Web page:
Thank you for reading my long question. All help is appreciated.

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1  
Since nobody is answering, here is the short version of my question: How do I create a background process with PHP such that 1) I can kill it after X seconds and 2) I can tell if the process has ended on its own before 10 seconds is up? –  irrelephant Feb 20 '12 at 5:36
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1 Answer

up vote 2 down vote accepted

I just came up with this code that will run a process, and terminate it if it runs longer than $timeout seconds. If it terminates before the timeout, it will have the program output in $output and the exit status in $return_value.

I have tested it and it seems to work well. Hopefully you can adapt it to your needs.

<?php

$command = 'echo Hello; sleep 30'; // the command to execute
$timeout = 5; // terminate process if it goes longer than this time in seconds

$cwd = '/tmp';  // working directory of executing process
$env = null;    // environment variables to set, null to use same as PHP

$descriptorspec = array(
        0 => array("pipe", "r"),  // stdin is a pipe that the child will read from
        1 => array("pipe", "w"),  // stdout is a pipe that the child will write to
        2 => array("file", "/tmp/error-output.txt", "a") // stderr is a file to write to
);

// start the process
$process    = proc_open($command, $descriptorspec, $pipes, $cwd, $env);
$startTime  = time();
$terminated = false;
$output     = '';

if (is_resource($process)) {
    // process was started
    // $pipes now looks like this:
    // 0 => writeable handle connected to child stdin
    // 1 => readable handle connected to child stdout
    // Any error output will be appended to /tmp/error-output.txt

    // loop infinitely until timeout, or process finishes
    for(;;) {
        usleep(100000); // dont consume too many resources

        $stat = proc_get_status($process); // get info on process

        if ($stat['running']) { // still running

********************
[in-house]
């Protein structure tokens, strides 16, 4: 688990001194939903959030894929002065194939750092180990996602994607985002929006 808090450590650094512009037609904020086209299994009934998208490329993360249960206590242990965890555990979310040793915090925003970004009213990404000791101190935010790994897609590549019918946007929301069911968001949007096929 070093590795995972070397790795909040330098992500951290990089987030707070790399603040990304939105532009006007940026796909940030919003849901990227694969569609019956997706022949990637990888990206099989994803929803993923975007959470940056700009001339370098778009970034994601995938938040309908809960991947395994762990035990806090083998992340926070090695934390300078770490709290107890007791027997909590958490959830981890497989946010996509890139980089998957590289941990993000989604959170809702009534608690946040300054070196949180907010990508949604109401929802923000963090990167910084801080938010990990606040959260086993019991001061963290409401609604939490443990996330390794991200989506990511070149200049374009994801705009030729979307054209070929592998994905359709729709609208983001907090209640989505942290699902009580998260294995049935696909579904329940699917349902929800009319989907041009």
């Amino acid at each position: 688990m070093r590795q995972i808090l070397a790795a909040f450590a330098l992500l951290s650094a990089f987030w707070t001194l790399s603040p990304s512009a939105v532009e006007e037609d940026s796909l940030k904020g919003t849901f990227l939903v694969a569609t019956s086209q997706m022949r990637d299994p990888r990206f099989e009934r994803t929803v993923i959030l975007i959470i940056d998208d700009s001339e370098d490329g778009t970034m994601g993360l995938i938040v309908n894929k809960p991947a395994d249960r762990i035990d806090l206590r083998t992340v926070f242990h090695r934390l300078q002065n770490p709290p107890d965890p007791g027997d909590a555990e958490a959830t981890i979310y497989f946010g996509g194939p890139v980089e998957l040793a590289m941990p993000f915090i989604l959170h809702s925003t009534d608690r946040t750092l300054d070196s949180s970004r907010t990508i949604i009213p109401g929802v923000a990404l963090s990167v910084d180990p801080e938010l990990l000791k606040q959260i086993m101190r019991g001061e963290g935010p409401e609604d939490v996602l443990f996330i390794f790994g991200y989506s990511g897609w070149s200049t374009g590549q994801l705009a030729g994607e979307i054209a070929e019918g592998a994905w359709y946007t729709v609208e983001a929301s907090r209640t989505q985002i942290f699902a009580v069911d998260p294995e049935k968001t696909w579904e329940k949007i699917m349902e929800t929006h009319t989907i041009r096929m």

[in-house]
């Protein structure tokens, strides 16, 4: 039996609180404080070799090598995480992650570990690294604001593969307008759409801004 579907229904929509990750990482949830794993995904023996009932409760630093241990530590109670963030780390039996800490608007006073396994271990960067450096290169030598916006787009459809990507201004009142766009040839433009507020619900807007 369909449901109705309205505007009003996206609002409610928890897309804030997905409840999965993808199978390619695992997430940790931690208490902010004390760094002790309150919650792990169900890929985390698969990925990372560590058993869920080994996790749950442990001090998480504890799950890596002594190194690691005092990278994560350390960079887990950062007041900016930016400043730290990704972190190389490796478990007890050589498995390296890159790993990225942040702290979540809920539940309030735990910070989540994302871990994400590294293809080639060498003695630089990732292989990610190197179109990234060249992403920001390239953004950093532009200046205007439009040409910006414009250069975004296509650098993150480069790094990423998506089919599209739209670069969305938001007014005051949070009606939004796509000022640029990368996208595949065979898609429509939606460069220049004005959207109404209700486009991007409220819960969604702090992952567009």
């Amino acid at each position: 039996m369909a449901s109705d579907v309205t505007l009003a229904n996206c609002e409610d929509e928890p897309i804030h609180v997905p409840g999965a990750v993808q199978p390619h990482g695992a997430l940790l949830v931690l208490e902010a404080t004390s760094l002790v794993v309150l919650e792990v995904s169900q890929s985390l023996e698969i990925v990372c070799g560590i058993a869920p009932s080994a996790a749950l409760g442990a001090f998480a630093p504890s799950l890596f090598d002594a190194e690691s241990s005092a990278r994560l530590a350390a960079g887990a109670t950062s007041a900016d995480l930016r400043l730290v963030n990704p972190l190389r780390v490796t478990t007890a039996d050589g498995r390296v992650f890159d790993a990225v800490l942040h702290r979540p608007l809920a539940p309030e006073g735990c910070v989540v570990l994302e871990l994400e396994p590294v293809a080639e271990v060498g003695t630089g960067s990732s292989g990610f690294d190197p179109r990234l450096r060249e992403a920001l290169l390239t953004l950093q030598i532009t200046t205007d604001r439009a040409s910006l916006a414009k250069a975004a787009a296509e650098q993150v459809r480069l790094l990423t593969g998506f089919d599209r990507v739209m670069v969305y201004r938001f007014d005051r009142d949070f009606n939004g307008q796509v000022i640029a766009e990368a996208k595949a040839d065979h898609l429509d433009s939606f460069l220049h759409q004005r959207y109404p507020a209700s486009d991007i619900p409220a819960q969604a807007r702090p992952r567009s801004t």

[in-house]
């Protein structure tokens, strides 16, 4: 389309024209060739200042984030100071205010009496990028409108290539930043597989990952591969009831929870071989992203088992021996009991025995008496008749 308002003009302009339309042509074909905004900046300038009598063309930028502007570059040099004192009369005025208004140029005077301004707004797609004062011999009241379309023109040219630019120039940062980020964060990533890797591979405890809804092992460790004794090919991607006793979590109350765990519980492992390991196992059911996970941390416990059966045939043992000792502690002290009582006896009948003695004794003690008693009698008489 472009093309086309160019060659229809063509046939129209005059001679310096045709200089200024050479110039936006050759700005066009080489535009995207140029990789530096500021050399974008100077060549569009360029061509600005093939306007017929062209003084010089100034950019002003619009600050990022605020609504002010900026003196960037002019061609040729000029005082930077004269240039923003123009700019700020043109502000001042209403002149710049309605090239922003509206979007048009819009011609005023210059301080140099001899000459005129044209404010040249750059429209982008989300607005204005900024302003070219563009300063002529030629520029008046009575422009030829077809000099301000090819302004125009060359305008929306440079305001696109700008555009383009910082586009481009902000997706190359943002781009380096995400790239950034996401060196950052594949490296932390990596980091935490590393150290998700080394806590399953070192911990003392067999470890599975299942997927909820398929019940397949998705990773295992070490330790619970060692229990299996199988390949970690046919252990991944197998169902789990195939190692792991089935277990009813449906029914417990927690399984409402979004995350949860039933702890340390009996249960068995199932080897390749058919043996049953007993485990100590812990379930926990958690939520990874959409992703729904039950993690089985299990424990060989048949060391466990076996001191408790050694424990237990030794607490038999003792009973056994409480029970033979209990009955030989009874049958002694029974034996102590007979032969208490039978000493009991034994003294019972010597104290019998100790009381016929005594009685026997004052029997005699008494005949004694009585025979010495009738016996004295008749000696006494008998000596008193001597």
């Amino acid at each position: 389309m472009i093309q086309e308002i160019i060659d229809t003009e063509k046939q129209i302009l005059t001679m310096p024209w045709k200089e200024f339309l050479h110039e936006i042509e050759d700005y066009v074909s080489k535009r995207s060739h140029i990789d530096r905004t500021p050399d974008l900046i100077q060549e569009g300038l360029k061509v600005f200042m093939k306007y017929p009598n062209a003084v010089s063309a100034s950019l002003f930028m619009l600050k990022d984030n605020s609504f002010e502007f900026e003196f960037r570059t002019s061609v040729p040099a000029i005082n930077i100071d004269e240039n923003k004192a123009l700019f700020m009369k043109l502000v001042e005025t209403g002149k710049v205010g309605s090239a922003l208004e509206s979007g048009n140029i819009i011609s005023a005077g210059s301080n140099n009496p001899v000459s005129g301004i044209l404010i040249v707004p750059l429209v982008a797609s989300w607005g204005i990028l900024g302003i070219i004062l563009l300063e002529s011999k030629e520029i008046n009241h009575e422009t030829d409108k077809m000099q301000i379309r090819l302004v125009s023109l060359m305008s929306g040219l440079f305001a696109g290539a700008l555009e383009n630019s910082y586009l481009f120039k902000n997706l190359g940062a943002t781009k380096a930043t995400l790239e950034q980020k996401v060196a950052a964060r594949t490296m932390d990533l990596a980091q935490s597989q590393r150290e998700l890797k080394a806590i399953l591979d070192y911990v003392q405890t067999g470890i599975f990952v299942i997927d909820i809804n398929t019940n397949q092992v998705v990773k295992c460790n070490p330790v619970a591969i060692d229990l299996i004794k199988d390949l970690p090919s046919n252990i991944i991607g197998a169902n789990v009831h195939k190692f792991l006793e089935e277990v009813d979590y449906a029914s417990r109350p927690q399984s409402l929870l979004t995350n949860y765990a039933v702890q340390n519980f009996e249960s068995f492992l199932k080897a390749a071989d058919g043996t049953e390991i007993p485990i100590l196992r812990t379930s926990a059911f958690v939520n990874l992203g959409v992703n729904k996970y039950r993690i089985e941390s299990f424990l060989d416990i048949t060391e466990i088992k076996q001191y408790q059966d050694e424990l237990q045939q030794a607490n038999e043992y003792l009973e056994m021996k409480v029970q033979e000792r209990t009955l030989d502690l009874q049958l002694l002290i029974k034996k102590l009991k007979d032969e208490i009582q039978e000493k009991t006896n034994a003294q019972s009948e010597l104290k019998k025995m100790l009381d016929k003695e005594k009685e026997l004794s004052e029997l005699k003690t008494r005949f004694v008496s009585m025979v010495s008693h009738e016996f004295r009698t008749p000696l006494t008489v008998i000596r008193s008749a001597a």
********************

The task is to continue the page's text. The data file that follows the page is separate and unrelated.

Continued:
if (time() - $startTime > $timeout) { // check for timeout
                // close descriptors
                fclose($pipes[1]);
                fclose($pipes[0]);
                proc_terminate($process); // terminate process
                $return_value = proc_close($process); // get return value
                $terminated   = true;
                break;
            }
        } else {
            // process finished before timeout
            $output = stream_get_contents($pipes[1]); // get output of command
            // close descriptors
            fclose($pipes[1]);
            fclose($pipes[0]);

            proc_close($process); // close process
            $return_value = $stat['exitcode']; // set exit code
            break;
        }
    }

    if (!$terminated) {
        echo $output;
    }

    echo "command returned $return_value\n";
    if ($terminated) echo "Process was terminated due to long execution\n";
} else {
    echo "Failed to start process!\n";
}

References: proc_open(), proc_close(), proc_get_status(), proc_terminate()

share|improve this answer
    
Thanks for replying! I am taking a different approach now, but I will base my work off of your solution if my new method does not work. It seems like I won't need a better answer anymore, so I'll check yours. –  irrelephant Feb 20 '12 at 8:10
    
Hello, this doesn't seem to work if they submit a solution with an infinite loop :( –  Gaʀʀʏ Aug 20 '12 at 18:31